Shoot-‘em-ups have always been at the very core of the arcade experience. From the dramatic rise
of Taito’s Space Invaders to today’s modern light gun experiences, this genre has defined the arcade gaming experience more than any other. Shoot-‘em-ups became popular during the Eighties; then, in 1987, came R-Type, the first game in what would become a legendary series. With the first two games now available on our service, join Antstream Arcade for the Secret History Of R-Type!
Blast off and strike the evil Bydo Empire! The horizontal shoot-‘em-up genre received a massive jolt in 1987 with Irem’s R-Type, a rock-hard thriller set against a seemingly-unstoppable alien force. Of course, we had seen similar games before, particularly Konami’s Gradius. That game established the power-up mechanics; R-Type took this concept and bonded it into some of the most iconic level design of all time against some of the most memorable enemies and bosses ever seen. But power-ups aside, it’s the wave cannon that forms the core of R-Type’s tactical play. The R-9A Arrowhead fighter has a rapid-fire laser beam – but hold the fire button down for a few seconds, and it charges into a slower, yet considerably more potent, blast of intensity that destroys most enemies and seriously weakens bosses.
The smash-hit success of R-Type made a sequel inevitable, and Irem did not disappoint, albeit many months later. Eventually released in 1989 (Japan) and 1990 (rest of the world), R-Type II mixes the dynamics that made the original so popular with a new wave of exciting visuals. While there was plenty of stimulation – and familiarity – for fans of the original, R-Type II is a case of ‘if-it-ain’t-broke-don’t-fix-it’. Running again on Irem’s M72 hardware, the relentless assault of the avenging Bydo empire is even harsher in this game, making it a supreme challenge for even experienced fans of the original.
Next up, Irem curiously opted for a spin-off game entitled Armed Police Unit Gallop, a.k.a. Cosmic
Cop. In this game, the player is in control of an R-11B Peacemaker craft and is on a mission to
eliminate Bydo-infected vehicles, colloquially known as mad cars. Cosmic Cop plays similarly to the previous games, albeit with a more ground-based backdrop that gives the manic shooting action a dystopian feel.
For the next and final arcade appearance for the R-Type series, fans were treated to the
mysteriously familiar-yet-diverse R-Type Leo. Initially conceived as a new game, Irem engineered Leo into another chapter in the R-Type franchise, this time pitching the eponymous spacecraft against a powerful supercomputer hidden deep within a well-defended mechanical planet. Finally,
simultaneous two-player play is possible while the Force device has been transformed into two
smaller weapons called the Psy-Bits. R-Type Leo proved a suitable send-off to the classic series in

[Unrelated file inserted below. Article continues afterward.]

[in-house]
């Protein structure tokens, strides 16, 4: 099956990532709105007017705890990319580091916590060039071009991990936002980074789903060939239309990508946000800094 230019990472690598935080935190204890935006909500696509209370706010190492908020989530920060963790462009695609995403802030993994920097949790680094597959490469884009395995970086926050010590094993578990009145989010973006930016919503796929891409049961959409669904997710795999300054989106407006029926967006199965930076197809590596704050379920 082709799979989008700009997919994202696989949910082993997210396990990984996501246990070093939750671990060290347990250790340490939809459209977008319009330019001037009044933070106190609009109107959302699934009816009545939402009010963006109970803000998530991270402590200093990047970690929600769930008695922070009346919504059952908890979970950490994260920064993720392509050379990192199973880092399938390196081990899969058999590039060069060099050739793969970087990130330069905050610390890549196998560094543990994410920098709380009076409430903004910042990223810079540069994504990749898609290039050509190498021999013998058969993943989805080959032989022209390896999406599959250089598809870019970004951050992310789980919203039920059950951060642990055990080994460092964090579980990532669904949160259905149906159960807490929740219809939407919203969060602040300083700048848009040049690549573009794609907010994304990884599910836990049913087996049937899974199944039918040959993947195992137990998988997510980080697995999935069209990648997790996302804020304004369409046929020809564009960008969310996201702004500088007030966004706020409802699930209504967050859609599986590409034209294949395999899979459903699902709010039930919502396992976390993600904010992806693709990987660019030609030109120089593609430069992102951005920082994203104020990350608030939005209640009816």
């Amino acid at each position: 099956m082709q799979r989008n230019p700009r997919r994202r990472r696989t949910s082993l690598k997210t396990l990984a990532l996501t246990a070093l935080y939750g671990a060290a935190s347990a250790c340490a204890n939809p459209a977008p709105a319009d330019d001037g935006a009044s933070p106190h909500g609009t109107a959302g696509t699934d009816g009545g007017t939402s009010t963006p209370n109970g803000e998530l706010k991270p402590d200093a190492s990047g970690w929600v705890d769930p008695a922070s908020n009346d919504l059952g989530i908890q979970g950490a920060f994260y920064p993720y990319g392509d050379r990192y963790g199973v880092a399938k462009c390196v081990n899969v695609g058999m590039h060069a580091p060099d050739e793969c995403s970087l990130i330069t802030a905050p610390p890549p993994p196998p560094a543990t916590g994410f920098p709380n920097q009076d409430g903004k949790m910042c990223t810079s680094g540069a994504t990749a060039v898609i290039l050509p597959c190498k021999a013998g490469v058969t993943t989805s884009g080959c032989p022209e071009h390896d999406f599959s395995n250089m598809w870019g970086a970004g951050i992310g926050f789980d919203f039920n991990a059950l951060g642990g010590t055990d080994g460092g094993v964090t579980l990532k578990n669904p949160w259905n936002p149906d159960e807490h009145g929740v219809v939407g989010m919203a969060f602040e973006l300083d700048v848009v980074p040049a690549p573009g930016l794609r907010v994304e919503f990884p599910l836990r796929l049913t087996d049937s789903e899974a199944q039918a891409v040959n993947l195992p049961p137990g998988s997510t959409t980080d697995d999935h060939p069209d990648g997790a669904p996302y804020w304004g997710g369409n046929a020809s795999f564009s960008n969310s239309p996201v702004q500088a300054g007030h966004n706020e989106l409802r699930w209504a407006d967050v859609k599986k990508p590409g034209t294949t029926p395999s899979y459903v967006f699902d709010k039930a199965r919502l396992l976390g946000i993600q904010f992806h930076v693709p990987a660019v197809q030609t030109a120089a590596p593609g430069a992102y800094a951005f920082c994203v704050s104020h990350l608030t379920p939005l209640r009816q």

arcades, as heinously brutal and relentless as its forebears. The battle against the Bydo would
continue… in our homes.
Skipping past Super R-Type – a partial SNES port of the first two arcade games and several new segments of its own – the title of the first wholly original home game in this series belongs to R-Type III: The Third Lightning debuting on the SNES in 1993. New weapon systems, crisp visuals and some nifty Mode 7 effects gave this game a solid reception upon release, but it would be some time before we saw the name R-Type again.
Finally, in 1999, westerners got to feast their eyes on R-Type Delta, the latest iteration of the classic shoot-‘em-up series, freshly minted into a new display that incorporates 3D elements. Having tested the PlayStation market with R-Types, a compilation of the first two games re-tooled for the Sony console, Irem released this completely new game, albeit one that didn’t stray too far from the original formula. R-Type Delta successfully powered the series onto a new generation with a beautifully clean aesthetic, bolstered by those geometric polygons and innovative power for the Force (it accumulates energy by absorbing enemy fire).
The following Sony PlayStation console, the PS2, received the latest version of R-Type in 2003.
Portentously named R-Type Final, it was indeed intended as a glorious valediction for the series, and there’s a tense and investigative feel to this chapter. The Bydo have been vanquished, but there’s a mysterious entity lurking within a deserted space colony. With its 101 playable spaceships and continually hectic action, there’s no doubting that this is another fine entry in the series. The weaving of human-Bydo technology is a theme that evolves into the next game, R-Type Final II. It would appear that despite the terminality of its latest name, the R-Type legend is set to continue. Now, blast off, and take the fight to the evil Bydo!
You can play R-Type and R-Type II on Antstream Arcade now for free. Stay tuned for another Secret History on Antstream Arcade soon!